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Crisis Sales Surge is "Stunning" but Not Sustainable

by Andrew Adams
April 06, 2020

It may feel as if the world is ending, but the wine industry just had a holiday sales surge.

In the week ended March 21, wine sales rivaled that of the week of Christmas and were equal to sales during the week of Thanksgiving. Spirits saw its second biggest sales week after Christmas and beer sales rivaled those of Fourth of July.

“It’s not just huge, it’s stunning,” said Nielsen’s Danny Brager in an April 3 webinar hosted by the Wine Market Council (WMC). “It’s very large and very broad (and) likely running well ahead of consumption.”

While the numbers may be similar to what’s seen during a holiday, no one is partying. The sales have been described as “pantry stocking” by shoppers stuck at home because of shelter in place orders issued by state authorities to slow the spread of the Covid-19 illness.

High-priced Champagne was the one wine type that hasn’t seen a significant increase. “Celebrations might not fit the current environment right now,” Brager said.

Brager is Nielsen’s vice president of beverage alcohol practices and has been issuing weekly reports on the off-premise sector since the Covid-19 crisis began. He said with on-premise sales essentially shut down nationwide, off-premise sales have to grow by nearly 18% to get the entire total U.S. alcohol beverages market to break even on volume sales.

In the week ended March 21, wine sales value compared to the same period a year ago was up 66%, and the week prior was up 28% against the previous year. Week-over-week sales have also been strong as more shelter in place orders have spread across the United States and it’s become clear the crisis will take longer to abate than may have been previously thought.

Brager said in looking at sales increases across multiple states, the smallest he found was 40% indicating that even in states where it took longer for the crisis to have an effect, such as Florida, shoppers were still stocking up.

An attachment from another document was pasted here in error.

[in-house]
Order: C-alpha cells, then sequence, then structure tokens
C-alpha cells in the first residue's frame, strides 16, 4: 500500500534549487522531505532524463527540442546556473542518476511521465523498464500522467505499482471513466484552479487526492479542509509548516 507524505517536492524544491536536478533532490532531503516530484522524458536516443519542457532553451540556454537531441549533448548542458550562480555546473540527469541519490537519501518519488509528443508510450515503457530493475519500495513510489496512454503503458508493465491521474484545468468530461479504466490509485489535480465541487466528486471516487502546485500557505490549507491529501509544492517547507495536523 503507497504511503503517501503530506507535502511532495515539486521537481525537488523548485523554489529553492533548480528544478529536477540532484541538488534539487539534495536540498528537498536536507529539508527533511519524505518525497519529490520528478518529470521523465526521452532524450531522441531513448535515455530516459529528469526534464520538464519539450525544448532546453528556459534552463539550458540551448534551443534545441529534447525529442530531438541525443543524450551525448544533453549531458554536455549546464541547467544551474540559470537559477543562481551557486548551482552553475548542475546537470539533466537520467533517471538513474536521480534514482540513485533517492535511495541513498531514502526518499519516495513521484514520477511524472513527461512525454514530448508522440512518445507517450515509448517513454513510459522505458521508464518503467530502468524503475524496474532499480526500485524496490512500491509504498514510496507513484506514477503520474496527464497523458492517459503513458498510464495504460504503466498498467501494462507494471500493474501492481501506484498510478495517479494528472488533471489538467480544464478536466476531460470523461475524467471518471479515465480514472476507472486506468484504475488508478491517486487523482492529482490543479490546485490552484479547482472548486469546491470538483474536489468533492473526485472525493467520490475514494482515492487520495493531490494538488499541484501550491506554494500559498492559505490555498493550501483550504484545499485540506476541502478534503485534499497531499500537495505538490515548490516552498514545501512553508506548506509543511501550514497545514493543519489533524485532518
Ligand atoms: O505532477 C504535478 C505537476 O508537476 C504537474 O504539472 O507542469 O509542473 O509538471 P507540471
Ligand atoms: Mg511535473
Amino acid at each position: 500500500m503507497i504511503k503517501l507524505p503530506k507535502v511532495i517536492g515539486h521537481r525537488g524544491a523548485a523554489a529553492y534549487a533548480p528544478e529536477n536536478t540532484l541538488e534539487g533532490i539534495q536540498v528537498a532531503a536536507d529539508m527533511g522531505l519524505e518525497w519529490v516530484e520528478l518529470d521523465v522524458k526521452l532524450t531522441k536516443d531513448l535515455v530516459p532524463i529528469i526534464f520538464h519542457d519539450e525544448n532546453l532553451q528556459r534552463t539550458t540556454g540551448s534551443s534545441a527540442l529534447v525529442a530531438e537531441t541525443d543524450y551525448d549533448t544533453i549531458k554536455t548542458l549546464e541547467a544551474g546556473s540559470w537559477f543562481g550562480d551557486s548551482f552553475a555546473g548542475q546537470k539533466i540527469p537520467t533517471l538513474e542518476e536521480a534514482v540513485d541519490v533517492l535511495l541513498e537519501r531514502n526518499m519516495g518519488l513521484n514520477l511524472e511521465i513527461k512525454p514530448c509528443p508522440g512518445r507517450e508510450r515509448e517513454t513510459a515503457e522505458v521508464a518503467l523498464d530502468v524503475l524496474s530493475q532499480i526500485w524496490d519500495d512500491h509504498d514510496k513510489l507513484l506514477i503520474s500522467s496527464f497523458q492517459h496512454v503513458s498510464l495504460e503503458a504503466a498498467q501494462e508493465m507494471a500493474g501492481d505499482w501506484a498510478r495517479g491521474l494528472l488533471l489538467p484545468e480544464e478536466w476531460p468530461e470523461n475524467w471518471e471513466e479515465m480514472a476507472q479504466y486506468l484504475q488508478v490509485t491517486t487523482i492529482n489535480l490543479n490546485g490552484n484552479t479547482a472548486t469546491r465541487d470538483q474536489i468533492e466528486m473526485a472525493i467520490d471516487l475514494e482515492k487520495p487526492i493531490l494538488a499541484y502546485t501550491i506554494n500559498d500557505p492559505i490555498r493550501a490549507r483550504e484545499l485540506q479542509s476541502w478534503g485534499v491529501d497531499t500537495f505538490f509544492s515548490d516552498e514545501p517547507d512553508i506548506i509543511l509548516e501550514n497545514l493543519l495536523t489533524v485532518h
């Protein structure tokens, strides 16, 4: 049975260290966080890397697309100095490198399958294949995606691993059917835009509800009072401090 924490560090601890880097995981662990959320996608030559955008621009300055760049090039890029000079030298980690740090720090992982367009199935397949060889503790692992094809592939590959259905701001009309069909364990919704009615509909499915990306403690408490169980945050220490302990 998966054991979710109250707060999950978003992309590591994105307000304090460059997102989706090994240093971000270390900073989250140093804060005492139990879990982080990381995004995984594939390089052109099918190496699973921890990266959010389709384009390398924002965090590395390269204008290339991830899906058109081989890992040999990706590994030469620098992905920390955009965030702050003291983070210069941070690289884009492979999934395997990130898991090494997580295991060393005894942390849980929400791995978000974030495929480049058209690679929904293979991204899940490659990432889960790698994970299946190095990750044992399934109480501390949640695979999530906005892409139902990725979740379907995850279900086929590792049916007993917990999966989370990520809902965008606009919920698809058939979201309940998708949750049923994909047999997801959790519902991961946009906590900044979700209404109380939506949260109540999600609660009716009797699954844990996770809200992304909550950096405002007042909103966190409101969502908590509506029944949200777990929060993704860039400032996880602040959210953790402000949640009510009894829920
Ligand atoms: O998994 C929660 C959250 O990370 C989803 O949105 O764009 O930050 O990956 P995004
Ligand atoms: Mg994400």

Such sales growth isn’t likely to last, and Brager said he’ll have fresh data on Monday, April 6 for the week ended March 28. This latest data likely will indicate if consumer spending has slowed now that shoppers have stocked up.

Sales could slow further if the crisis extends longer, and the already bleak economic outlook for the U.S. worsens with more laid-off Americans exhausting their savings.

Brager said previous crises have shown that Americans drink wine regardless of the economy and wine consumers have tended to be better insulated from economic downturns.

While wine sales overall are up, the largest brands have benefited the most. Brager said the top 10 retail brands increased their market share by about a percentage point to 24.5% in the week ended March 21. Each share of the total market is about $171 million worth of sales. “Everything else is up, but share-wise they’re benefiting even more.”

By package type, cans saw 100% sales growth in the two weeks ended March 14 and March 21 compared to the previous year as 3L boxes saw 60% sales growth in the week ended March 14 and nearly 140% growth in the week ended March 21. In that same week, 5L boxes were up more than 60%.